Even fine-tuned algorithms have limitations. REACH VET can only assess veterans who use V.A. services. According to the agency, about twenty veterans die by suicide every day, and fewer than forty per cent of them have received V.A. care. Joshua Omvig, the Iowa soldier for whom Congress named its legislation, resisted when his family urged him to seek professional help; if REACH VET had existed at the time, it probably would not have reached him.
If the V.A. hired more therapists, it could see more patients. But it already employs more than twenty thousand mental-health professionals—and the wait to see one of them for routine care can last more than a month. The problem of scale is endemic in mental-health care, not least because, as Eliza’s boosters noted, therapy so often involves face-to-face, one-on-one sessions. In 2016, the United Kingdom, a wealthy country with universal health care, set a five-year goal of providing therapy to just one in four people who needed it. It failed; one British doctor called the initiative “overwhelmed, under-resourced, and impersonal.”
In 2013, in an effort to increase the scale of its mental-health treatment, the U.K.’s National Health Service contracted with Ieso, a digital-health company, to help therapists deliver cognitive behavioral therapy through text chat. More than a hundred thousand people in the U.K. have now used Ieso’s software to receive what the company calls “typed therapy.” Studies have shown that text-based therapy can work well. It also generates data. Ieso has used A.I. to analyze more than half a million therapy sessions, performing what Valentin Tablan, the company’s chief A.I. officer, described as “quantitative analyses of the conversations inside the therapy room.” [..]
I signed up for Woebot, and discovered that using the app could feel centering. I didn’t like that I often had to choose between pre-written replies; in one unfortunate instance, my only option was “Hehe.” But I sometimes found myself messaging Woebot in spare moments—waiting for an elevator, riding in an Uber, walking to the bathroom—the way I used to scroll through Twitter. Once, I told Woebot that I was feeling anxious about work. “Anxiety can be a real monster to handle,” it wrote back. “I’m sorry that you’re dealing with it.” Woebot gently inquired whether I wanted to work through my problem together, then asked, “Do you think this anxiety might be serving you in some way?” It pointed out that stress has its benefits: it could motivate someone to work harder.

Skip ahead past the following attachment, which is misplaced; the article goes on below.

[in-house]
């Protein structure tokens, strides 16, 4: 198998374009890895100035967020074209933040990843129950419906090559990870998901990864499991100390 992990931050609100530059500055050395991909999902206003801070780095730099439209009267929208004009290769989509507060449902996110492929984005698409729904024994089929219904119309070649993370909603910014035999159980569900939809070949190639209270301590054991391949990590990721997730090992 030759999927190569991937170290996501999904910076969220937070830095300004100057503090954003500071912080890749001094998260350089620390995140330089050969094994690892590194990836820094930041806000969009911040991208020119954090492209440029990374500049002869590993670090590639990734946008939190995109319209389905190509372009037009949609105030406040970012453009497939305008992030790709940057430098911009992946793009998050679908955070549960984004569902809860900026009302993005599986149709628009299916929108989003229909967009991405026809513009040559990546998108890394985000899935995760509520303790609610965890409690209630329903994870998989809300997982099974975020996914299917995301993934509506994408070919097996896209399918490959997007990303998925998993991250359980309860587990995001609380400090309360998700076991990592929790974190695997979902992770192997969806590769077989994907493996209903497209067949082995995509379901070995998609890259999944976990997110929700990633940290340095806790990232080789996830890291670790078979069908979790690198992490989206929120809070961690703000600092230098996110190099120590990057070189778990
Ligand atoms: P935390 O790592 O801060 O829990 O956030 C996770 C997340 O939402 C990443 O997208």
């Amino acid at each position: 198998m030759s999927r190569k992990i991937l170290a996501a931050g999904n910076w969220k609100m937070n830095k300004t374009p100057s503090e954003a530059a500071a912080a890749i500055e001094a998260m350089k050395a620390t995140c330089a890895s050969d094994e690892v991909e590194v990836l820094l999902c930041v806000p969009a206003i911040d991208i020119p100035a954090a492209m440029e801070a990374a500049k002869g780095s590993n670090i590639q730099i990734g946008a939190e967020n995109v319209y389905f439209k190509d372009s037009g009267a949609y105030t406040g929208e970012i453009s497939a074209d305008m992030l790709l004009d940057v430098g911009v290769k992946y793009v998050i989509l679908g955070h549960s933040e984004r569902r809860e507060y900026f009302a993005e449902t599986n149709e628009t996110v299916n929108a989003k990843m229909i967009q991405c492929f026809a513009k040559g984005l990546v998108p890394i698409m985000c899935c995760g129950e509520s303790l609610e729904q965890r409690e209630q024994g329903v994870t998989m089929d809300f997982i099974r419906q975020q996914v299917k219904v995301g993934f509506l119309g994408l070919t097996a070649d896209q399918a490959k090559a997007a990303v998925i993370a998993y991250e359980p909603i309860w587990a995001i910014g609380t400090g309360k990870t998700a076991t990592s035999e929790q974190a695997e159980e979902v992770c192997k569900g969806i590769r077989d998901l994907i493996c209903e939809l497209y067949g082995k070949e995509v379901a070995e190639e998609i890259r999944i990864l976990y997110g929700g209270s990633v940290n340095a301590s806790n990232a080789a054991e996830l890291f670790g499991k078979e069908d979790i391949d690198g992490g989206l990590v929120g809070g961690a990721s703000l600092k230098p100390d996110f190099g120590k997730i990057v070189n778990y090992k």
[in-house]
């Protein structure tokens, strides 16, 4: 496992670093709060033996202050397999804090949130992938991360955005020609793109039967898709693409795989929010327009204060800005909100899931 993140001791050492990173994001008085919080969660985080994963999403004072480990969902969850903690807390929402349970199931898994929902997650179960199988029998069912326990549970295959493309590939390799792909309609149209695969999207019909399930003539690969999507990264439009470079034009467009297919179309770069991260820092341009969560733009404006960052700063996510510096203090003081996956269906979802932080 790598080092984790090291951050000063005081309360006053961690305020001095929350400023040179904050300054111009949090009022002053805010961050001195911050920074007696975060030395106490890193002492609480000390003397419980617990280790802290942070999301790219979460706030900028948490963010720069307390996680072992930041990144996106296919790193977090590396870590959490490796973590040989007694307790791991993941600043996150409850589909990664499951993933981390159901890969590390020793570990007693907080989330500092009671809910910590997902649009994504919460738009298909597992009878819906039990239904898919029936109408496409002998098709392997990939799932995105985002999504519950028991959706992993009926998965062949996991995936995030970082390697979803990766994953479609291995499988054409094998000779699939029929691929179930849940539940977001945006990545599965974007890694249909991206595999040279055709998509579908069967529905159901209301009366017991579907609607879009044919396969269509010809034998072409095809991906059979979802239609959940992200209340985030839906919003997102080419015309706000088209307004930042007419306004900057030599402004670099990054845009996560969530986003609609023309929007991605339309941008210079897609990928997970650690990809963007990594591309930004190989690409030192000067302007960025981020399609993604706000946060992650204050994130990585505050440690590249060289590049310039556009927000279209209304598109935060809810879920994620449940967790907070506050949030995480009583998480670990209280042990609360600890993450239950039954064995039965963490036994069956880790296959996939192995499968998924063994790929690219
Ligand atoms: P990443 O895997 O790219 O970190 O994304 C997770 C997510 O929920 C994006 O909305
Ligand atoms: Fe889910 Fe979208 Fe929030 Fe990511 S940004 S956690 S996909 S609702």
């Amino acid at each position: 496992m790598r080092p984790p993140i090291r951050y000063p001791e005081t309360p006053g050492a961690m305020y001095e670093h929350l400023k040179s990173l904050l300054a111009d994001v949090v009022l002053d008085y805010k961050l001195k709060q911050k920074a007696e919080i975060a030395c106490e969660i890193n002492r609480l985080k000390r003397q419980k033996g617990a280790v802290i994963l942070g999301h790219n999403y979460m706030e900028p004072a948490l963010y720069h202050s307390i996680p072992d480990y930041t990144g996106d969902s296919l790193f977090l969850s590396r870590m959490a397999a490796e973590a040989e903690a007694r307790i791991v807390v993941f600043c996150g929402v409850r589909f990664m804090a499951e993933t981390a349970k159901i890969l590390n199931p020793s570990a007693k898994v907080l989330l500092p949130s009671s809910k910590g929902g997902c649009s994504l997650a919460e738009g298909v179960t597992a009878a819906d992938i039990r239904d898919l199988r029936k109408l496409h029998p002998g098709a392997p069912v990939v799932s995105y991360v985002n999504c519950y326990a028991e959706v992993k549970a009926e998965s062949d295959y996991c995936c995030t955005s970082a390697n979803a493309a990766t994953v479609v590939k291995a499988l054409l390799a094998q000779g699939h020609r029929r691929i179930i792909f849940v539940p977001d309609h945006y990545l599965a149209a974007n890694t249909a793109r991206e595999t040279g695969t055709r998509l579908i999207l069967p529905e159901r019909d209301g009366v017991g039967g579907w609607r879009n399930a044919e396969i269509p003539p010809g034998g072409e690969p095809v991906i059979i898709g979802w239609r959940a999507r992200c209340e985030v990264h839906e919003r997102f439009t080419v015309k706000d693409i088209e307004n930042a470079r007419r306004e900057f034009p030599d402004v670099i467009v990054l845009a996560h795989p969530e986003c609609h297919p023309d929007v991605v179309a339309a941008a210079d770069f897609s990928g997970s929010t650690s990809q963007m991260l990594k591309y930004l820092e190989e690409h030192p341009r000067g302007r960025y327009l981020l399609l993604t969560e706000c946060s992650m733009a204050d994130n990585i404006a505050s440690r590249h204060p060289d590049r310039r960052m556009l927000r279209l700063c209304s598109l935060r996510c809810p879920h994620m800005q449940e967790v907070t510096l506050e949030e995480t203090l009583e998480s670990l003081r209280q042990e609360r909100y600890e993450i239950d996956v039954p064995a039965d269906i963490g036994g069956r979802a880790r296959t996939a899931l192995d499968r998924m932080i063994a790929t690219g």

Woebot: Now, it might seem like I’m trying to convince you to stay very anxious. I’m not—that’s entirely up to you
Me: What are you saying?
Woebot: I’m saying that in order to dial down your anxiety, you must first acknowledge the reasons why it might be helpful . . . and decide to give it up in spite of those reasons
I knew that I was talking to a computer, but in a way I didn’t mind. The app became a vehicle for me to articulate and examine my own thoughts. I was talking to myself. [..]
Almost certainly, the future will include bespoke L.L.M.s designed just for therapy: PsychGPT and the like. Such systems will reach people who aren’t getting help now—but any flaws they contain will be multiplied by the millions who use them. Companies will amass even more sensitive information about us than they already have, and that information may get hacked or sold. “When we have systems operating at enormous scale, a single point of failure can have catastrophic consequences,” the writer Brian Christian told me. It seems likely that we’ll be surprised by our A.I.s. Microsoft’s Bing chatbot, which is based on OpenAI’s technology, is designed to help users find information—and yet the beta version has also offered up ethnic slurs, described creepy fantasies, and told users that they are “bad,” “rude,” and “confused.” [..]
On my first day of medical school, I sat in a sunlit courtyard alongside dozens of uneasy students as professors offered advice from a lectern. I remember almost nothing of what they said, but I jotted down a warning from one senior doctor: the more clinical skills you gain, the easier it gets to dismiss the skills you had before you started—your compassion, your empathy, your curiosity. A.I. language models will only grow more effective at interpreting and summarizing our words, but they won’t listen, in any meaningful sense, and they won’t care. A doctor I know once sneaked a beer to a terminally ill patient, to give him something he could savor in a process otherwise devoid of pleasure. It was an idea that didn’t appear in any clinical playbook, and that went beyond words—a simple, human gesture.”
Full article, D Khullar, 2023.2.27